Japan Needs Support

Apr 22, 2011

The news of the Japanese earthquake and tsunami on March 11 was devastating. It was the biggest earthquake in Japanese history and has been reported to be the 4th or 5th largest earthquake in recorded history. For a while, the event left Japanese people in the northeast without power and their only line of communication with the outside world being social media websites such as Twitter and Facebook. In one town alone there were thousands of people missing and the complete death toll is around 30,000 people.

With all this devastation already, it’s hard to think that Japan could go through any more. But according to the Wikipedia article 2011 Sendai Earthquake and Tsunami there have been over 300 aftershocks that have been high on the Richter scale as well.

Japan has a very good warning system when it comes to earthquakes. This is great because the country is right on a plate boundary. Those areas that are on or close to plate boundaries are more susceptible to more powerful earthquakes. Even though there is a system in place the tsunami came in so quickly that there wasn’t much time to react.

Recently in English, we’ve been studying the disaster in Japan. At first, I thought the Japan disaster was just that, a disaster. It is extremely unfortunate that this has happened to them, and I hoped for the best. When I read the Wikipedia article about the topic I started to think about how the aftermath of this event would turn out. I wondered about how bad the aftershocks could have been and how many people have been effected by this. After doing this study, the event is far worse that I could have ever thought.

It’s amazing how much damage can happen in such a short time. For example, in the CNN article “Anxiety in Japan Grows as Death Toll Steadily Climbs," they mentioned that in the few days after the earthquake, there are has be a scarcity of resources, there have been multiple aftershocks, and there are still thousands of people still left to be found with that number continuing to rise.

“The town of Minami Sanriku -- about 5 kilometers from the Pacific Ocean -- morphed into a massive pile of wood that used to house some 20,000 residents. An eerie silence fell across town as emergency rescue officials said they don't think anyone was still alive under the rubble."

About half of Minami Sanriku's population was unaccounted for. So far, about 15,000 people have been rescued, the Kyodo News Agency reported Monday, citing Kan.

"Japanese troops went door-to-door in the city of Ishinomaki, hoping to find survivors -- but found mostly the bodies of elderly residents. In the area of Sendai, where houses and buildings disintegrated into rushing water within seconds, solemn residents waited in lines that stretches blocks ore kilometers for food, water and gas. Despite the devastation surrounding them, the crowds appeared calm and orderly.”

The Japanese Times has also helped me to keep up with the current events in Japan. According to the article “Week 3: ‘Nothing Can Prepare You for This’” there is also talk of a lack of resources and how survivors of the tsunami are dealing with the aftermath.

“There is only one stretcher available, so the process is painfully slow. The bodies are trundled away one by one past forlorn racks of volleyballs and basketballs and a reception area for surviving family members of those killed who had been brought to a makeshift morgue in the large hall. Inside, around 200 bodies have been cleaned, identified and lined up in neat rows then covered from head to toe with crisp white sheets."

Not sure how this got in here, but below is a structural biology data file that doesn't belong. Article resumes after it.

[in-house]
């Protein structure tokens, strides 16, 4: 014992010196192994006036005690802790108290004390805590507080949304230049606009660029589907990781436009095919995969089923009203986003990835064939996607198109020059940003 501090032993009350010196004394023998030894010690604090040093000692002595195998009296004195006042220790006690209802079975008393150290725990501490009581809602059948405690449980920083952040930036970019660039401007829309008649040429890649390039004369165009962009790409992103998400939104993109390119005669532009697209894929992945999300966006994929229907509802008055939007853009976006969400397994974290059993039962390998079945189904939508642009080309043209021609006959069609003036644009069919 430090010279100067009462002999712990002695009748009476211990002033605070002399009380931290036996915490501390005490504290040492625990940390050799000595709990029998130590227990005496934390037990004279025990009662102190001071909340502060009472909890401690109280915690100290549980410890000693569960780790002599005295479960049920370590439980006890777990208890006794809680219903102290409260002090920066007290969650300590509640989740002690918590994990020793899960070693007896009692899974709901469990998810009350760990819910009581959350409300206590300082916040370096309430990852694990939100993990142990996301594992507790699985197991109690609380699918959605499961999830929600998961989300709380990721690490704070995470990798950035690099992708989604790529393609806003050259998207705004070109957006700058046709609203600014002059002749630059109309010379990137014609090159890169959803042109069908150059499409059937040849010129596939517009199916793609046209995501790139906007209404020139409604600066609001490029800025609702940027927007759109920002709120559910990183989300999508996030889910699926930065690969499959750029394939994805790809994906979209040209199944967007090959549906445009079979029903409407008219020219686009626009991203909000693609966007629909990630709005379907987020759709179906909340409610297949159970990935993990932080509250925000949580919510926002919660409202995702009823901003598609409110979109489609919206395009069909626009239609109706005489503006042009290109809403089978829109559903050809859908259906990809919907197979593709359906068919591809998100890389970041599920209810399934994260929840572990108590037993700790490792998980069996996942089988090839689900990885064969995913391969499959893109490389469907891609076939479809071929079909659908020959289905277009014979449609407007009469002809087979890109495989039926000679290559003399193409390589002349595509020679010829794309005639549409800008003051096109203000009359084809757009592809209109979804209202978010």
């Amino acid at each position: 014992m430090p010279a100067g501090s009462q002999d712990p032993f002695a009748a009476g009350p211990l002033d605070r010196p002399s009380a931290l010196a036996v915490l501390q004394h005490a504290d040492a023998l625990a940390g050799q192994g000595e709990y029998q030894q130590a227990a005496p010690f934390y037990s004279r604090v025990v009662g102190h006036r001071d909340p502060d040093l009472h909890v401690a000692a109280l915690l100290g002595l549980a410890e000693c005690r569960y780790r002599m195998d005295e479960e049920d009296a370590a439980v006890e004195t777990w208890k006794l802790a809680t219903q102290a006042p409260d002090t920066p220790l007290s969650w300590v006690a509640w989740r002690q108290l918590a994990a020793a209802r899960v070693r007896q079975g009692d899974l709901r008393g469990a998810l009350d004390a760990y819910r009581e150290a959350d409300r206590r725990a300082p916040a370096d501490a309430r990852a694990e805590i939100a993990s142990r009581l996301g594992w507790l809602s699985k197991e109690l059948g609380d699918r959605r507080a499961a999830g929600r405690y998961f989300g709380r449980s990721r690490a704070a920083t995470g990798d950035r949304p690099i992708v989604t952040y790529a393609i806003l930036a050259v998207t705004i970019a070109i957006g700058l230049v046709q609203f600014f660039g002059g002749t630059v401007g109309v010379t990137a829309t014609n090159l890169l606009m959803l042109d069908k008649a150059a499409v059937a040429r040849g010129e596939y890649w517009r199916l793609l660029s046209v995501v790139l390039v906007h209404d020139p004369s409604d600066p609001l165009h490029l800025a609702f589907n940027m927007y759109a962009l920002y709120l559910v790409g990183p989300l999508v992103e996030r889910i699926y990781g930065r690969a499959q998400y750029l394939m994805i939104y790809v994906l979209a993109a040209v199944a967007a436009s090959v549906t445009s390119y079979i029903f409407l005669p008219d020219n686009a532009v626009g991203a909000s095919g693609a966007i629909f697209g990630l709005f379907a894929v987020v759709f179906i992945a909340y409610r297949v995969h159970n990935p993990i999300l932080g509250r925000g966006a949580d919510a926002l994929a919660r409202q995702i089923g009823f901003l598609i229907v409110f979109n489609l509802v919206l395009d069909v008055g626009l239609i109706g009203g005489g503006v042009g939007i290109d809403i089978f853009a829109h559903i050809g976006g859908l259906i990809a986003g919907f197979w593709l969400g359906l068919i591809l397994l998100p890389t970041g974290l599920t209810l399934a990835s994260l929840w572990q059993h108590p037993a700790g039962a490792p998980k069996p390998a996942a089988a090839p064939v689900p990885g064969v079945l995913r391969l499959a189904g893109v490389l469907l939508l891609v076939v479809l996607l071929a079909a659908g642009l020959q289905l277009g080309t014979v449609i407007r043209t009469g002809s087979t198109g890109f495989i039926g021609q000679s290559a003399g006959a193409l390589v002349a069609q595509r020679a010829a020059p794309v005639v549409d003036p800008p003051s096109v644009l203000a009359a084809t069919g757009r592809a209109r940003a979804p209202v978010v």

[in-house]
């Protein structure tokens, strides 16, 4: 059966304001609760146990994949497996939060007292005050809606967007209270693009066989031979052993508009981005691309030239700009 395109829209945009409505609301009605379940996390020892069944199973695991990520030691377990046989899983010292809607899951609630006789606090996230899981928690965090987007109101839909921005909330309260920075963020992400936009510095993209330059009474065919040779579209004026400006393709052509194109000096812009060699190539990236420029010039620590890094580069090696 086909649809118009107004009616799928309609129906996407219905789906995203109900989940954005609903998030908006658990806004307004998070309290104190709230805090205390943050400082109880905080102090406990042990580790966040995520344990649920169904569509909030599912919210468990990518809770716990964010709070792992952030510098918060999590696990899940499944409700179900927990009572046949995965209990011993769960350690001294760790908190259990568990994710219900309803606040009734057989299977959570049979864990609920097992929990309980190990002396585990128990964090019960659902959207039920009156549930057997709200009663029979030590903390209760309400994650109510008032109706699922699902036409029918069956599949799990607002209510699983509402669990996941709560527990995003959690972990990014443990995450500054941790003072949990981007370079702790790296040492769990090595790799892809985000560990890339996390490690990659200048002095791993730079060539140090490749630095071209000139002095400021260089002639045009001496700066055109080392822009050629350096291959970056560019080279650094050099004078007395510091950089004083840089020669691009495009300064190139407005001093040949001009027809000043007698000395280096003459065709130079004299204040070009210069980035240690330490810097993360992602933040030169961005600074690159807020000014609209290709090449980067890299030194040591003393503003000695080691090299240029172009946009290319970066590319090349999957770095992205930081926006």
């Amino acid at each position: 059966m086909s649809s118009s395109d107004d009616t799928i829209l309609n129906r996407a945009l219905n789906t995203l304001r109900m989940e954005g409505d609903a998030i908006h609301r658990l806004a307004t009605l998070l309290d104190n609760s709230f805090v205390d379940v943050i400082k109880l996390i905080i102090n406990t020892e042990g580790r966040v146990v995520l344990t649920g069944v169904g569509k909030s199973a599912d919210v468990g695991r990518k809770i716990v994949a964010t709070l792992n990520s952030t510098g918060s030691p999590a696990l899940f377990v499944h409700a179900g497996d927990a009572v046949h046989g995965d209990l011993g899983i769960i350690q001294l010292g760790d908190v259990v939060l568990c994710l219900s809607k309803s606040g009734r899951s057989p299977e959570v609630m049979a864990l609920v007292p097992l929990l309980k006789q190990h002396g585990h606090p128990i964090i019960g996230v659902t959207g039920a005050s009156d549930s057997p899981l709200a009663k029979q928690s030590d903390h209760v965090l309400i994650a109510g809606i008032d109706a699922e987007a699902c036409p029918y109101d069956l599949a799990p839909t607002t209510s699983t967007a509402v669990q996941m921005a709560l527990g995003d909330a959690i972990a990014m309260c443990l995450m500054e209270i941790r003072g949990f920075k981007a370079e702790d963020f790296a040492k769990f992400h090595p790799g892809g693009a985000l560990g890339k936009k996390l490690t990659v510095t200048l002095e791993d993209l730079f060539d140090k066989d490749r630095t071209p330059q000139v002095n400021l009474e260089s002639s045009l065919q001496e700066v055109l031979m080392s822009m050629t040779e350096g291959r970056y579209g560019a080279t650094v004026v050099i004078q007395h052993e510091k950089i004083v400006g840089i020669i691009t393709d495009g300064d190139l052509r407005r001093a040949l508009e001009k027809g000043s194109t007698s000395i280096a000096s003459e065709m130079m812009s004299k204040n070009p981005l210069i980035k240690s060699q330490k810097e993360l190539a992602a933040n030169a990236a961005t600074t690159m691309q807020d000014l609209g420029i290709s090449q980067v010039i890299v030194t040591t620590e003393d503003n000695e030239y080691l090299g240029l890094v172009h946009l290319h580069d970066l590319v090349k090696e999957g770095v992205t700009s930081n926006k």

“As the body of one elderly man is lifted by GSDF members, whose job of searching for the thousands who perished in the March 11 mega-quake and tsunami must rank as one of the world's worst, a shoe falls, exposing a mud-caked woolly sock and a white, grimy ankle.”

There is no indication of the devastation ending anytime soon. There are still thousands missing and clean up will take much longer than some may have expected. Japan needs the support and funds from others to get it back on it’s feet so to speak. With the support of other countries, Japan will be able to get past this.


Help, Care, and Comfort for Japan

16rahmana's picture
Submitted by 16rahmana on Wed, 2011-05-04 19:41.

Japan has recently been hit with an earthquake. Along with the earthquake came a tsunami. Now Japan is in devestation. They need our support to rebuild. At the moment, I can't give anything to Japan. But I can give empathy to them. The effects of the tsunami had bad outcomes. The nuclear power plants had outbursted spreading radiation. Radiation had spread through the air created many illnesses for the citizens of Japan. And scientists now have found some sampales of radiation in the waters of the U.S. West Coast. So the Japan earthquake has been affecting the United States as well. And the worst thing about Japan is that it is painfully healing at the moment.You should also check out my respose about Japan. Here is the link: http://youthvoices.net/discussion/japans-air

This is a really good point

16chowdhurys's picture
Submitted by 16chowdhurys on Wed, 2011-05-04 21:09.

This is a really good point you are pointing out. The away the article is being described is really interesting and unique. You really discuss the idea you are focusing on and you are talking a lot about the events which is really good. You should really keep an update on what is going on in Japan and keep a post on what is happening. A lot of people want to know what is happening and the way people are writing express their ideas in different ways so based on your article, I think you really care about what happened to Japan and want to help out to Japan.